Having finished "No Immediate Threat", I find myself contemplating on what I did not know prior reading it. This book does a number of things for its readers. It tells the story of a Vietnam veteran and his family, all that they went through and how they felt at each turn. It shows the human side of a war that has been ignored for far too long. It gives us a glimpse of the trauma that Vietnam veterans experienced and carried with them throughout their lives. Many of these vets are still alive today, trying to cope, trying to understand a war that made no sense. This book opens eyes and touches hearts. It pulls one out of their comfort zone and shows what such a trauma can cause in the mind and soul of a veteran who survived the war but not the after shock.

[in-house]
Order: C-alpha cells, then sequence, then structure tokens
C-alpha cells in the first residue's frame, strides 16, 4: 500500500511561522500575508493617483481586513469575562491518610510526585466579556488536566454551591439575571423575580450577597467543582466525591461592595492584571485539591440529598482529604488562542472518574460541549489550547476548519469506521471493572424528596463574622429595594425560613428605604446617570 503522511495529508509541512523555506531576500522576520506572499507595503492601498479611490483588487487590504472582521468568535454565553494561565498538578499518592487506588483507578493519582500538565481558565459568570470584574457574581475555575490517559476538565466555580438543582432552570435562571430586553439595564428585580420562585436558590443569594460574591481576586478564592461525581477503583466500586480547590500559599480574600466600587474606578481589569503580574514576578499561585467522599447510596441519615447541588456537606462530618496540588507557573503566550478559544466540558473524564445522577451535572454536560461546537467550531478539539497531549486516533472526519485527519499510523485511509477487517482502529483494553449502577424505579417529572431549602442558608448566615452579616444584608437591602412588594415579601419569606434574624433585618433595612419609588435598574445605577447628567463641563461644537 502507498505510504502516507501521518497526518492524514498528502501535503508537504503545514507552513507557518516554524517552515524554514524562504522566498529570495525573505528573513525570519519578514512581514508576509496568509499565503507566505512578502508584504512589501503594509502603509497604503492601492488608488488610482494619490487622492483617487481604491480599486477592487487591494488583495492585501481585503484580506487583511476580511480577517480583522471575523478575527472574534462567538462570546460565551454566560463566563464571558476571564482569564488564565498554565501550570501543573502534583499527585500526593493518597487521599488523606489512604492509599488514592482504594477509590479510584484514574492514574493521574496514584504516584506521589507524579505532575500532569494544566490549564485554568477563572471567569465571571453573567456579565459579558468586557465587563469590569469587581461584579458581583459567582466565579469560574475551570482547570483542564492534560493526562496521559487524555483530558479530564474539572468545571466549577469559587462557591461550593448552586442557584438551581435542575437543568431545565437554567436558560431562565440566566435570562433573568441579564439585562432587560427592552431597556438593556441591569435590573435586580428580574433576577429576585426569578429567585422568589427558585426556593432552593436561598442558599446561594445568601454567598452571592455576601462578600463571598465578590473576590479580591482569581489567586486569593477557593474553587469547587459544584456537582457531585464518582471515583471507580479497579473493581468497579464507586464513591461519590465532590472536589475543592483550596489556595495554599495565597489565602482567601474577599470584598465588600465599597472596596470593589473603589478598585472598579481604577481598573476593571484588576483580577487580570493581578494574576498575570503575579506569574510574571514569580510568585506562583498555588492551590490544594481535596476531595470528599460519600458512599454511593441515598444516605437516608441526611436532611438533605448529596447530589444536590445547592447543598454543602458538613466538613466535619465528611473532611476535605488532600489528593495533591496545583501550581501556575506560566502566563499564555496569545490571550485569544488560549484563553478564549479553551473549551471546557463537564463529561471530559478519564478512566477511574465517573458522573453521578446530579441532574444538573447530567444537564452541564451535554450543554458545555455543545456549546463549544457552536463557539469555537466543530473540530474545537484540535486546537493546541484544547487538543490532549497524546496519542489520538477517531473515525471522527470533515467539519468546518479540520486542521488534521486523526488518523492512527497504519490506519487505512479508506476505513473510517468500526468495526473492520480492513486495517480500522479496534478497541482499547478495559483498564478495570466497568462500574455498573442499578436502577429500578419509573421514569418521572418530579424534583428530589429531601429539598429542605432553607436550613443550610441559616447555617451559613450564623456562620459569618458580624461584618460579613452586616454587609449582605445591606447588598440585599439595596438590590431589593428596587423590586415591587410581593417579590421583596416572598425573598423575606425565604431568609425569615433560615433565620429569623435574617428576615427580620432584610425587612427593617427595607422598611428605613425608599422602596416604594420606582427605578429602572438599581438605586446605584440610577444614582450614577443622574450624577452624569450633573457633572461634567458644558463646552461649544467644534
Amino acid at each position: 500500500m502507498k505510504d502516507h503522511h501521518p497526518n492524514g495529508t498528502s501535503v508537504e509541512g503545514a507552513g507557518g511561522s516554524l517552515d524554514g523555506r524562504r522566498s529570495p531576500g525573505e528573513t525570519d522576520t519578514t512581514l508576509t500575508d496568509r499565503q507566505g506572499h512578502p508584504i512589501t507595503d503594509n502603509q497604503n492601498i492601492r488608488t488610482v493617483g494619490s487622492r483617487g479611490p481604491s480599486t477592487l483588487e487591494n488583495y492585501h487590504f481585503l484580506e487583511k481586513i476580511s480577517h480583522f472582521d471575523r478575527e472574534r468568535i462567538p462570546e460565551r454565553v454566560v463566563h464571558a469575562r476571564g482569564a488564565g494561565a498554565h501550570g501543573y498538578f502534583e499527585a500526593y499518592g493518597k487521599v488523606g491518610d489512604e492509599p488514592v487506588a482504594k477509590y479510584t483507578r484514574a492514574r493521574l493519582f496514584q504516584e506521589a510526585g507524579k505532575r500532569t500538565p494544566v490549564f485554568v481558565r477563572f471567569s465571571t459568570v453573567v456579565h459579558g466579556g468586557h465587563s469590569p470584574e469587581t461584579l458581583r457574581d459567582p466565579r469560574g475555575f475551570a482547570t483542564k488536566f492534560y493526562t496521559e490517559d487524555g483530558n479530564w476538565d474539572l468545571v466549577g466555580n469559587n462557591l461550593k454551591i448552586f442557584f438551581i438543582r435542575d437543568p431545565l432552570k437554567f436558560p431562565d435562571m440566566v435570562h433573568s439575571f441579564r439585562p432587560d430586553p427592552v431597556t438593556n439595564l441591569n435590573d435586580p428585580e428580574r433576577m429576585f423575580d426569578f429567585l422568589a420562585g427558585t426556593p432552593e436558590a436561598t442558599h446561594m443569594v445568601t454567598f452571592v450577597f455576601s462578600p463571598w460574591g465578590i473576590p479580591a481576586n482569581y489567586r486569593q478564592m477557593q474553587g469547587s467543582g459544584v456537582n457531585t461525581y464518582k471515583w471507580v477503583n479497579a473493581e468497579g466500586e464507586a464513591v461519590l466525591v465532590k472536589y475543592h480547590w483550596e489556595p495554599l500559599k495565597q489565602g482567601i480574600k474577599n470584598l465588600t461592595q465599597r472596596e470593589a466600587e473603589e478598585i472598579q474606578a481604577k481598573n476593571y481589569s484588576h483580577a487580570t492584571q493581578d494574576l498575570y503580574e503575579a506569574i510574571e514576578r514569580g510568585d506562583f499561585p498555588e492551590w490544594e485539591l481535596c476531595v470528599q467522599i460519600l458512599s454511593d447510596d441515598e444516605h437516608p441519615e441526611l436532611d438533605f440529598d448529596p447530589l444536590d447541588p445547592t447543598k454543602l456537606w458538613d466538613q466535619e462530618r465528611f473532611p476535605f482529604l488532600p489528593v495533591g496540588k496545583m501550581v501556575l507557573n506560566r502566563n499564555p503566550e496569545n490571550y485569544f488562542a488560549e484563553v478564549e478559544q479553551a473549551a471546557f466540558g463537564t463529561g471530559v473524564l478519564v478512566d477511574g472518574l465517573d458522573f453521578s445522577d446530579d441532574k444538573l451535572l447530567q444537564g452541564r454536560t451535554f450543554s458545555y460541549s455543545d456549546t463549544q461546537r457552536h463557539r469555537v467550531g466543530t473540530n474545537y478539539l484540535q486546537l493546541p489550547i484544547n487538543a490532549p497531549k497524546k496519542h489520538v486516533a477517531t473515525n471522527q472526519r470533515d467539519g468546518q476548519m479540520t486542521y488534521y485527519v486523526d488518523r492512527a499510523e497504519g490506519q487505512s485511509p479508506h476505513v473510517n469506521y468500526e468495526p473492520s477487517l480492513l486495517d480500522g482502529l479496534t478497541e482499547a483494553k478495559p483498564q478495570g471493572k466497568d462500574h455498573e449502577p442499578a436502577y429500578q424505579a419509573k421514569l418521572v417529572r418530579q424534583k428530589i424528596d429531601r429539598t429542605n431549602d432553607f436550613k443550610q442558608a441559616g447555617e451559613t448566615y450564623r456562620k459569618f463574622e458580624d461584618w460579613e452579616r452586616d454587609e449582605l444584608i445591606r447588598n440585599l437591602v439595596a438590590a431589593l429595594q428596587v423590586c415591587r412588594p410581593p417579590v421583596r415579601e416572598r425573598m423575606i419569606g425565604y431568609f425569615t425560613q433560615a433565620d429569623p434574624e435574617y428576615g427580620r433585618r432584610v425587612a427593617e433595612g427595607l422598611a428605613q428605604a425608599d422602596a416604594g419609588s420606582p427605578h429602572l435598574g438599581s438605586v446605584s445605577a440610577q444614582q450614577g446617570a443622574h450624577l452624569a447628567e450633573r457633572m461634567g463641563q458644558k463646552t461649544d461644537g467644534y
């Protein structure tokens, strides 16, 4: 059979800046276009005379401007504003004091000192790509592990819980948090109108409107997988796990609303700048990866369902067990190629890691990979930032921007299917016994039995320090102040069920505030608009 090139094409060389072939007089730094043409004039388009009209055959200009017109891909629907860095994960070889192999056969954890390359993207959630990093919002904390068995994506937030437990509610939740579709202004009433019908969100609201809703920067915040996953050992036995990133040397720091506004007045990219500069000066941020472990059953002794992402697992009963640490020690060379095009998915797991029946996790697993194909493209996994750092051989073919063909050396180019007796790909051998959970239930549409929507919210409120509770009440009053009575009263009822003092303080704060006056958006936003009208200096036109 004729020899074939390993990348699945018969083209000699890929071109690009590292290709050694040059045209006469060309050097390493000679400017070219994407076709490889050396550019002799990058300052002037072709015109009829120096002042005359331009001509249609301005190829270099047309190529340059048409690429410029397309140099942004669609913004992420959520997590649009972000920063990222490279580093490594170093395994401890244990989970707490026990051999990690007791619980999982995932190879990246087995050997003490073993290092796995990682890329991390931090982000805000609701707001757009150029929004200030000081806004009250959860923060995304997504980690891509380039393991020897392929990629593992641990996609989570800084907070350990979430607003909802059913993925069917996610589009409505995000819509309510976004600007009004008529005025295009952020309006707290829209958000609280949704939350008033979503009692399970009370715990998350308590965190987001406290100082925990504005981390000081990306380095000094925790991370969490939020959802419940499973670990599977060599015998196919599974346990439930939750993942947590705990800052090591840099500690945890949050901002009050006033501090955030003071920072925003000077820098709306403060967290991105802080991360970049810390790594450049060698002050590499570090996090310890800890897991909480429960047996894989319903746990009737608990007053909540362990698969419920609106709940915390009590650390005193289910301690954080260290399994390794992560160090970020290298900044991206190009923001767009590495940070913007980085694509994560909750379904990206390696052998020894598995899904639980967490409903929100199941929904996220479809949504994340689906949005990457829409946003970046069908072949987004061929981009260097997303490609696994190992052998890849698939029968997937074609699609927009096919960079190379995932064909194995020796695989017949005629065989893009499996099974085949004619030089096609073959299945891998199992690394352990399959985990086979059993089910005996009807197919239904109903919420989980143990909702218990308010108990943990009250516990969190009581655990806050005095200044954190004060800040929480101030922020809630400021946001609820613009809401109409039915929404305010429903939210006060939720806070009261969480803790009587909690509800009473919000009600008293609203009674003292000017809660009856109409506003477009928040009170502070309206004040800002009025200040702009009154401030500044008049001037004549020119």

Date: 19 Oct 2005

To the veteran who suffers . . .to the families who suffer as well . . . this book frameworks the struggle!  And, for the skeptic, it challenges the prejudice associated with mental disorders resulting from combat and combat-related trauma.  I have never read anything from "cover-to-cover" in my life, until today!  Your brother and I shared baseball, scouting, a fear of ghosts, problems with relationships, wanderlust, and alcoholism!  And, we shared the feelings of inadequacy and guilt.  For him, Ft. Lewis was a blessing . . . I flew back into the center of the maelstrom . . . Los Angeles and all the "Flower Children!"  Talk about a life-changing event on top of another life-changing event!  WOW!!!!   Thank you for writing this book!  It honors the life and times of your brother, Steve, and your entire family!  It also serves as a center point for the entire combat veteran community!  Your work continues the hope for a better tomorrow!  Can you smell the cigarette smoke . . . ???   God Bless You, Kerri . . . .

Marv Sandbek, U.S. Air Force, Retired